Chicago Bears commentary: A new cross to bear in pivotal offseason

Maybe it was the quarterback controversy.

Maybe it was a lackluster defensive line led by an aging Julius Peppers. Or maybe, just maybe, it was all Chris Conte’s fault.

Regardless, the Bears have once again found themselves on the outside looking in. Chicago failed to make the playoffs for the third straight season.

Entering the first full offseason under head coach Marc Trestman, the Bears cannot afford to hibernate. Change is underway as Trestman will fully implement and shape his regime as he enters his second season with the Bears. The coach created a successful system with the Bears’ offense, finishing with the second most points in the league. The defense, however, is set to undergo necessary change as they finished ranking as one of the league’s worst.

Defensive coordinator Mel Tucker finds himself on the hot seat. The struggling and often laughable play of the unit was a fairly large cause of a mediocre 8-8 record. The status of Tucker has yet to be addressed by Trestman and general manager Phil Emery. Countless injuries on the defensive side of the ball could factor in the decision to bring back Tucker for a second try.

The offense enters the offseason with little uncertainty. Chicago recently made the bold decision to lock up quarterback Jay Cutler with a seven-year, $126 million contract. The commitment to Cutler and slew of offensive weapons allows for Chicago to focus on the defensive side of the ball in both free agency and the NFL Draft. Moreover, Chicago displayed consistency in protecting the quarterback. Guard Matt Slauson was recently re-signed to a four-year deal, leaving veteran center Roberto Garza as the only remaining starter without a contract. The team could, in fact, look to bring Garza back while also drafting a young center in the later rounds of the draft.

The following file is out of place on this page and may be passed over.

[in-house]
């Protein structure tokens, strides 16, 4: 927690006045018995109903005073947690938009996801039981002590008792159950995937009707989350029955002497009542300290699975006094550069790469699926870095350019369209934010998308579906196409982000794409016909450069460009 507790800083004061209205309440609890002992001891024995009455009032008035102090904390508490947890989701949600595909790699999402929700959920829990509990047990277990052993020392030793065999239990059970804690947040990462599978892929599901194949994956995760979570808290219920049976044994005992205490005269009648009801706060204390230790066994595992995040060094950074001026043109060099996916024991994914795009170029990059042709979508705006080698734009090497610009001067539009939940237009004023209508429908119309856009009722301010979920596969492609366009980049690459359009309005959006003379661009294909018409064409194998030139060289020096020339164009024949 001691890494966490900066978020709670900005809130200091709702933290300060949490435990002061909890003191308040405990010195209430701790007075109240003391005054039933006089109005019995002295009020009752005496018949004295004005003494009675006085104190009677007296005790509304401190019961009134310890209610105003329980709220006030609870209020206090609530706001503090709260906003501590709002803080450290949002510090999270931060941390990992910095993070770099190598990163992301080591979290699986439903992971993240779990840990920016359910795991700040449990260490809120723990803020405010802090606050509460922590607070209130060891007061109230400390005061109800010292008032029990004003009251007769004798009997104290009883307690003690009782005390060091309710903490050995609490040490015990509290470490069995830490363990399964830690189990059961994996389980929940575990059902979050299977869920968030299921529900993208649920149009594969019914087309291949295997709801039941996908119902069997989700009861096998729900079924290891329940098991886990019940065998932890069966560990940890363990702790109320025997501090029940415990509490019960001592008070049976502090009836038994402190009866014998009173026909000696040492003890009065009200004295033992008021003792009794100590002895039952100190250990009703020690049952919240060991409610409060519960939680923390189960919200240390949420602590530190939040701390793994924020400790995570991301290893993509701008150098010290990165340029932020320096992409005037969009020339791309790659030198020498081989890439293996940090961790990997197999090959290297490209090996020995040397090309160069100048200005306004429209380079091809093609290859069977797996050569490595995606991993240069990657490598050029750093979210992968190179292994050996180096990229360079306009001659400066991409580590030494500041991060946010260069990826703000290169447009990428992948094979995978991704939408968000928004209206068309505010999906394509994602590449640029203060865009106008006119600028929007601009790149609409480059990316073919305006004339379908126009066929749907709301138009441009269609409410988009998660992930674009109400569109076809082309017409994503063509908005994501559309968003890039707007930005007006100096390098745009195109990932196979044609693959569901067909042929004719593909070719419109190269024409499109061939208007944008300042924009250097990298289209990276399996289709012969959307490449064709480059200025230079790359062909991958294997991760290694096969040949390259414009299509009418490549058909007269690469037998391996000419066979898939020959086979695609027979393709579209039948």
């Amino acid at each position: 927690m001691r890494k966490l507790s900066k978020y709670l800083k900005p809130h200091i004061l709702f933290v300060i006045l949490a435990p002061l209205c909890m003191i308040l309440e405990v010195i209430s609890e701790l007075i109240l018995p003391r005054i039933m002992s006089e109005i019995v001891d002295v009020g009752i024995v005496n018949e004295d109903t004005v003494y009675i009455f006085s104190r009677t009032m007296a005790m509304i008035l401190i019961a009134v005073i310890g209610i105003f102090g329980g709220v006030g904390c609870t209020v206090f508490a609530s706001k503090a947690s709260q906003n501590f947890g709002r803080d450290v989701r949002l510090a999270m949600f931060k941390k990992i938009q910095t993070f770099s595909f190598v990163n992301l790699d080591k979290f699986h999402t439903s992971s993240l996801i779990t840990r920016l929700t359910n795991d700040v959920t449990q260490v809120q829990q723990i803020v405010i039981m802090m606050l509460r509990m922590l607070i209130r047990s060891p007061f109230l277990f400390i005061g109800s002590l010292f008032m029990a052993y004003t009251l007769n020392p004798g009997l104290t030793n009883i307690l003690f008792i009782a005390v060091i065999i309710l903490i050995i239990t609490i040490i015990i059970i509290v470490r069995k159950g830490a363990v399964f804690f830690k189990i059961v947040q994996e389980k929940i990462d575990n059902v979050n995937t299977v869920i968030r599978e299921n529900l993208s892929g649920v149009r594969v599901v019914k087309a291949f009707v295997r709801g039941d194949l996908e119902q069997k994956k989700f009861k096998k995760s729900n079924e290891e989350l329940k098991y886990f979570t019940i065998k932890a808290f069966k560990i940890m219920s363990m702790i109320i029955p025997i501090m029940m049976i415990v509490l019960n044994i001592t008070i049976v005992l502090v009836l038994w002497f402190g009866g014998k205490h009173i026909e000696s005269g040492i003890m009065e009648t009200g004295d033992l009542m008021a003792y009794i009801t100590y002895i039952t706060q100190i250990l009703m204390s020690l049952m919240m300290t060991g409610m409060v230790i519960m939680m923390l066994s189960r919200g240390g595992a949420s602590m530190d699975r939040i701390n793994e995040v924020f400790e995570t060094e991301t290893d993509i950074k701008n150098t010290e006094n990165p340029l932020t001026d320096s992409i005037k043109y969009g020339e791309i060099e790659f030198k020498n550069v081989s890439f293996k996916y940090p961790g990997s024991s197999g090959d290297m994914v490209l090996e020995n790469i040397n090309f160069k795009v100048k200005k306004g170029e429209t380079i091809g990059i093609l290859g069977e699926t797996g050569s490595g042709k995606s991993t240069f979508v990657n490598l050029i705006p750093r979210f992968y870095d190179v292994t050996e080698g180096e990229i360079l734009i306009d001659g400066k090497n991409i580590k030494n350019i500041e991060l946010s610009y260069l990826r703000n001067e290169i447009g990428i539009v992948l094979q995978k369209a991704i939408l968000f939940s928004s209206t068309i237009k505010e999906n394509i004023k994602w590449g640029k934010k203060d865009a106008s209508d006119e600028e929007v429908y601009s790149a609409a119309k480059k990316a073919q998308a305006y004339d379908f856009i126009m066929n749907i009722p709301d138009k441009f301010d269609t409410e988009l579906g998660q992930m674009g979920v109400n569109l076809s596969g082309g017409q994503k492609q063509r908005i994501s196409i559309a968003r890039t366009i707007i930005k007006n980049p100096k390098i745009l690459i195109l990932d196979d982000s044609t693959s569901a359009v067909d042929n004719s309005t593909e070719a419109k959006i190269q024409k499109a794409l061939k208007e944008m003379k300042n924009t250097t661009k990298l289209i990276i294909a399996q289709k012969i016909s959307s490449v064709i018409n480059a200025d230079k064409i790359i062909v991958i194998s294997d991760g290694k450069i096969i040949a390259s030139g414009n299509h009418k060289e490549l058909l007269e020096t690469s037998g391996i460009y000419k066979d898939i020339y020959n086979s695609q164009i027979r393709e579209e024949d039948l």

As Emery prepares for his third draft as the general manager of the Chicago Bears, he now must find playmakers on the defensive side of the ball. In his first two drafts, Emery focused on the offensive side of the ball. He struck gold with players such as wide receiver Alshon Jeffery and guard Kyle Long. Still, defensive end, safety and linebacker are the biggest weaknesses on the defense.

With Peppers set to receive $18 million in 2014, Chicago could end up cutting him to create more cap space. In addition, Emery discussed possibly moving former first-round draft pick Shea McCellin from defensive end to outside linebacker in an effort to receive more production from him. Safeties Major Wright and Conte continuously struggled throughout the year. Conte’s mistakes could cost him his job. Rookie linebackers Jon Bostic and Khaseeme Greene played inconsistently throughout the year as they both filled in for injured veterans D.J. Williams and Lance Briggs.

That being said, Trestman and Emery have their work cut out for them. Decisions also loom on whether to re-sign veteran players such as cornerback Charles Tillman, defensive tackle Henry Melton and defensive end Corey Wootton.

With a total of 25 Bears having expired contracts, the roster will most likely have a different look entering the 2014 season. Chicago holds the 14th overall pick in the first round of the NFL draft along with six later picks. With so many positions to fill, trading down in the draft is likely possible to obtain more picks. Expect Chicago to demonstrate a more laid back approach in free agency as opposed to recent years. Rather than signing marquee players, Chicago will need to fill its roster with young, unproven players.

Proper scouting will be a point of emphasis leading up to the NFL draft in May. Expect Chicago to continue to build on the success of their offense and attempt to create a sense of success on the defense.